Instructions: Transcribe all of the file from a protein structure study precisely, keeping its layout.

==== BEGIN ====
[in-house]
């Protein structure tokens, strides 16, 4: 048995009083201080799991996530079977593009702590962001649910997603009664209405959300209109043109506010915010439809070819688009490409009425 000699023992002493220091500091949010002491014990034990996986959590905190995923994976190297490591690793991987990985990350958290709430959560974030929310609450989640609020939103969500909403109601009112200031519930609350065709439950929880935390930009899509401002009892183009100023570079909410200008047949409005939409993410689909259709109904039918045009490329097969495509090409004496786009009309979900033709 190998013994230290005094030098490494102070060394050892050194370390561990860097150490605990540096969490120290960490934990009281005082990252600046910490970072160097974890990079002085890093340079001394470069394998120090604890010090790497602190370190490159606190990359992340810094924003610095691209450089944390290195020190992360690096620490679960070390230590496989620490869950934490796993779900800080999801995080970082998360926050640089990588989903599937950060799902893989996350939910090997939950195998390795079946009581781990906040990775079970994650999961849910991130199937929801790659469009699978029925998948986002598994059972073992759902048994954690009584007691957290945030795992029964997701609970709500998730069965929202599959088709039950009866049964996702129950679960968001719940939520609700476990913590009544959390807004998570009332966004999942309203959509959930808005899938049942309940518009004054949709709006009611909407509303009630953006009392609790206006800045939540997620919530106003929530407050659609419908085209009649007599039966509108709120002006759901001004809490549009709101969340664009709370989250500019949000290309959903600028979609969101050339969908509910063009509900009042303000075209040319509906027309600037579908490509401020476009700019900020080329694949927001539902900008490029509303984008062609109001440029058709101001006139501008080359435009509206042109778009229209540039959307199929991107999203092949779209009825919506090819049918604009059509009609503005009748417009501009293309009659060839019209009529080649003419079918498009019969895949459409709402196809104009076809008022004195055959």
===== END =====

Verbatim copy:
[in-house]
């Protein structure tokens, strides 16, 4: 048995009083201080799991996530079977593009702590962001649910997603009664209405959300209109043109506010915010439809070819688009490409009425 000699023992002493220091500091949010002491014990034990996986959590905190995923994976190297490591690793991987990985990350958290709430959560974030929310609450989640609020939103969500909403109601009112200031519930609350065709439950929880935390930009899509401002009892183009100023570079909410200008047949409005939409993410689909259709109904039918045009490329097969495509090409004496786009009309979900033709 190998013994230290005094030098490494102070060394050892050194370390561990860097150490605990540096969490120290960490934990009281005082990252600046910490970072160097974890990079002085890093340079001394470069394998120090604890010090790497602190370190490159606190990359992340810094924003610095691209450089944390290195020190992360690096620490679960070390230590496989620490869950934490796993779900800080999801995080970082998360926050640089990588989903599937950060799902893989996350939910090997939950195998390795079946009581781990906040990775079970994650999961849910991130199937929801790659469009699978029925998948986002598994059972073992759902048994954690009584007691957290945030795992029964997701609970709500998730069965929202599959088709039950009866049964996702129950679960968001719940939520609700476990913590009544959390807004998570009332966004999942309203959509959930808005899938049942309940518009004054949709709006009611909407509303009630953006009392609790206006800045939540997620919530106003929530407050659609419908085209009649007599039966509108709120002006759901001004809490549009709101969340664009709370989250500019949000290309959903600028979609969101050339969908509910063009509900009042303000075209040319509906027309600037579908490509401020476009700019900020080329694949927001539902900008490029509303984008062609109001440029058709101001006139501008080359435009509206042109778009229209540039959307199929991107999203092949779209009825919506090819049918604009059509009609503005009748417009501009293309009659060839019209009529080649003419079918498009019969895949459409709402196809104009076809008022004195055959």